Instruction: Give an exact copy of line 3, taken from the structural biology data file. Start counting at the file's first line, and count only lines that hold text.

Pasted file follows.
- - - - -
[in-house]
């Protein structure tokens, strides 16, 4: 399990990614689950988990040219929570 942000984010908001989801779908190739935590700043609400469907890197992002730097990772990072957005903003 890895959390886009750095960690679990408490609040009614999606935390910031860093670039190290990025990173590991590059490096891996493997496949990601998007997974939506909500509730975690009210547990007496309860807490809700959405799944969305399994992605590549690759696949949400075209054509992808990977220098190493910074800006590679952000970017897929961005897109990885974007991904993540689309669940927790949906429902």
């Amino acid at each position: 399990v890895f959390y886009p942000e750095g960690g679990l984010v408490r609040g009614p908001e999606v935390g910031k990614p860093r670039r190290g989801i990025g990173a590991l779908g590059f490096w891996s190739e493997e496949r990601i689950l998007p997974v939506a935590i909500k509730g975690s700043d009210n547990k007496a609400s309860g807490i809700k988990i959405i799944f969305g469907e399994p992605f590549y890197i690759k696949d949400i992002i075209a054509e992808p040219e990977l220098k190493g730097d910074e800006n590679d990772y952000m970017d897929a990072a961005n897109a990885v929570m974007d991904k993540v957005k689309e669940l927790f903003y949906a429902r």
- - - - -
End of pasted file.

């Amino acid at each position: 399990v890895f959390y886009p942000e750095g960690g679990l984010v408490r609040g009614p908001e999606v935390g910031k990614p860093r670039r190290g989801i990025g990173a590991l779908g590059f490096w891996s190739e493997e496949r990601i689950l998007p997974v939506a935590i909500k509730g975690s700043d009210n547990k007496a609400s309860g807490i809700k988990i959405i799944f969305g469907e399994p992605f590549y890197i690759k696949d949400i992002i075209a054509e992808p040219e990977l220098k190493g730097d910074e800006n590679d990772y952000m970017d897929a990072a961005n897109a990885v929570m974007d991904k993540v957005k689309e669940l927790f903003y949906a429902r």